How Wordle got me through the 2022 election

(Video screenshot)
(Video screenshot)

Living in a largely Democratic neighborhood, I have a deep dislike for election season. Every other year, when the yard signs come out, I learn anew which of my otherwise pleasant neighbors is a raving loon.

In the worst of years, 2008 comes to mind, my neighborhood comes alive on election night with the sound of beeping horns, fireworks and the occasional gunshot – music only to the ears of Satan.

In 2016, fearing the worst, I voted absentee and left the country. That proved to be so felicitous an idea, I did the same in 2018 and even forgot it was Election Day until late on the night of the election.

In 2020, I was grounded not by COVID, but by COVID mania. So I voted absentee and fled my home in Kansas City for my digs in rural Western New York State.

I spent three days in isolation watching “Schitt’s Creek” reruns. Election night I shut down entirely. Checking the returns the next morning, I was instantly grateful for the anxiety I spared myself.

In 2022, I decided to stick it out at home. I avoided polls and predictions from day one, shut off Fox, Twitter, WND and all other news sources about 10 days ago, and embarked on a “Seinfeld” marathon to fill the void.

And if I woke during that stretch with a rogue moment of stress, I turned to Wordle for a brain cleanse. The New York Times delivers a new word every midnight, tailored to your time zone.

Wordle is a word game, named more or less after its inventor, a Welsh software engineer named John Wardle. He had created the prototype in 2013, but living in Brooklyn during the lockdown, he got serious about the game, likely to save his sanity.

Wardle’s partner, a woman named Palak Shah, combed through the dictionary to find 2,500 of the five-letter words essential to the playing of Wordle. The game proved popular enough that the Times acquired it in January 2022, reportedly for something in the seven-figure range.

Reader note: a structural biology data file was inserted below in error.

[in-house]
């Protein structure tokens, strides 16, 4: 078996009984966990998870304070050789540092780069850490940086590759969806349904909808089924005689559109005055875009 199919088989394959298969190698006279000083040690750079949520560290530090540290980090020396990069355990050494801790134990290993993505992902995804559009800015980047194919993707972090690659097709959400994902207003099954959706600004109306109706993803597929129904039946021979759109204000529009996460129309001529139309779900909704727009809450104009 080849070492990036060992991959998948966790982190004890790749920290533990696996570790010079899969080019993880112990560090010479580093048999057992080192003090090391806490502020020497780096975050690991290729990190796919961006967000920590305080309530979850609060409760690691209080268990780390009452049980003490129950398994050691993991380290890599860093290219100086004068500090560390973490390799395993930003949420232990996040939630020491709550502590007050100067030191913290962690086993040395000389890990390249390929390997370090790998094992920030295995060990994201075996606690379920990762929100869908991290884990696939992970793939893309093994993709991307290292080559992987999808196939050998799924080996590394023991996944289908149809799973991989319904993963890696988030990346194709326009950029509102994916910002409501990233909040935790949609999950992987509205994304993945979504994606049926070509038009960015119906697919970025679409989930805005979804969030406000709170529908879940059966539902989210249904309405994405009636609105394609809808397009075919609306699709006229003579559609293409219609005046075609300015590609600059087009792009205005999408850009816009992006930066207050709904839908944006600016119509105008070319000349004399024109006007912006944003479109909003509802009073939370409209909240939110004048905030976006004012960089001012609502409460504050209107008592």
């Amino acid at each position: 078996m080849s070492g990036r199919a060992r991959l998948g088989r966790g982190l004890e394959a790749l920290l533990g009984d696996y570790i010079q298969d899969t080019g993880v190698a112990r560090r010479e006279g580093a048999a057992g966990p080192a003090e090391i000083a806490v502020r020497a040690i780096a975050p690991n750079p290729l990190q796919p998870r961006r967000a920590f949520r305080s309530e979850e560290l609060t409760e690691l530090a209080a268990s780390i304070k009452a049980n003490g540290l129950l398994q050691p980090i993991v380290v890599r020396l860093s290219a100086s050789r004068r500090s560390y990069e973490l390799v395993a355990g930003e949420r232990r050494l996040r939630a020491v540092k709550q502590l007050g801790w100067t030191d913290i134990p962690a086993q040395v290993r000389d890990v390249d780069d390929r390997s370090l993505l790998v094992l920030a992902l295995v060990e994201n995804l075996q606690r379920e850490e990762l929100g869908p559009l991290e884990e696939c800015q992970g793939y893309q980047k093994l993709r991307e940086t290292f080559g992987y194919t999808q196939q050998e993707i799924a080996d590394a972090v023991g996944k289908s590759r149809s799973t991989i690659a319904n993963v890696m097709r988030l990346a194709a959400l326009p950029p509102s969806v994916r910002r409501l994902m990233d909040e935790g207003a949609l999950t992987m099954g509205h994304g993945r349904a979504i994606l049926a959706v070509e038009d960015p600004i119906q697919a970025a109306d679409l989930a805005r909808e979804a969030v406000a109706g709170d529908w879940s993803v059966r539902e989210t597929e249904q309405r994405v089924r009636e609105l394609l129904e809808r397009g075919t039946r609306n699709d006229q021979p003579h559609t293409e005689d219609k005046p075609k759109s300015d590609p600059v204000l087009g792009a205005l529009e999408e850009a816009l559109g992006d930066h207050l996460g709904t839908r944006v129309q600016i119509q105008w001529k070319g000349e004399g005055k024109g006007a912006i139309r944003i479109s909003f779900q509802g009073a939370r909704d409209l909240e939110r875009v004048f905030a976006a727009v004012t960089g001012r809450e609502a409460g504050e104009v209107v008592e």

The game is pretty simple. When you open the game up online, you are looking at a grid five spaces across and six rows down with a keyboard below it. Your goal is to arrive at the five-letter word of the day with the fewest guesses possible.

To start, you enter a five-letter word of your choosing in the first row. The game is designed to display by color code which of the letters you selected, if any, will be found in the word of the day.

If a letter you selected displays as green, it will be in the designated word in the right place. If the letter shows as gray, it will be in the designated word but in the wrong place.

You don’t need an app to play. Just Google “Wordle,” and you will find your way to it. Given Wordle’s ownership by the Times, someone is probably using your data for some nefarious end, but we are all so compromised by this point it almost doesn’t matter.

There is an app, however, that allows you to post your play on Facebook or Twitter. Friends will not see your actual letters, but they will see your color-coded choices marked on your grid as well as your score.

The real point of posting Wordle scores on Facebook is not unlike that of posting vacation photos or cute pictures of your grandchildren. You want your friends to envy you. Just kidding, no not really.

The Times only posts one word a day, thank God, Otherwise we would all be addicts. The game is that infectious. It has particular value during election season because it purges your brain of all other thoughts while you play it.

On election morning, I woke up much too early needing a brain cleanse. Although a 4 guesses out of 6 is pretty much par, I had been on a 3/6 streak. On Election Day, I was looking for an omen. I am afraid I got one.

Given the day, I started with the letters IRONY. None of them lit up. Still in the spirit of the day, I went in the second round with STEAL. The S E L all showed green, the right letters in the right place.

Like all Wordle players, I hate these combinations. Without even looking hard, I knew the right word would be any one of four S*ELL words. Could be SWELL. Could be SMELL Could be SPELL. Could be SHELL.

My self-image was on the line, but at this point, it was like picking the winning race horse based on the color of the jockey’s silks. Thinking SWELL the most interesting of the words, I chose it. Nope. Not SMELL either.

The designated word was SPELL. My fifth choice. I at least avoided the ignominy of a 6/6. The GOP seems to have avoided a 6/6 as well. Like me, they turned in a blah 5/6.

On the plus side, I started Wednesday morning with IRONY once more. Bingo! The R and I flashed gray, the N and Y green. RAINY was probably the easiest 2 I had ever gotten. I took that as an omen as well. On to 2024!

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This article was originally published by the WND News Center.

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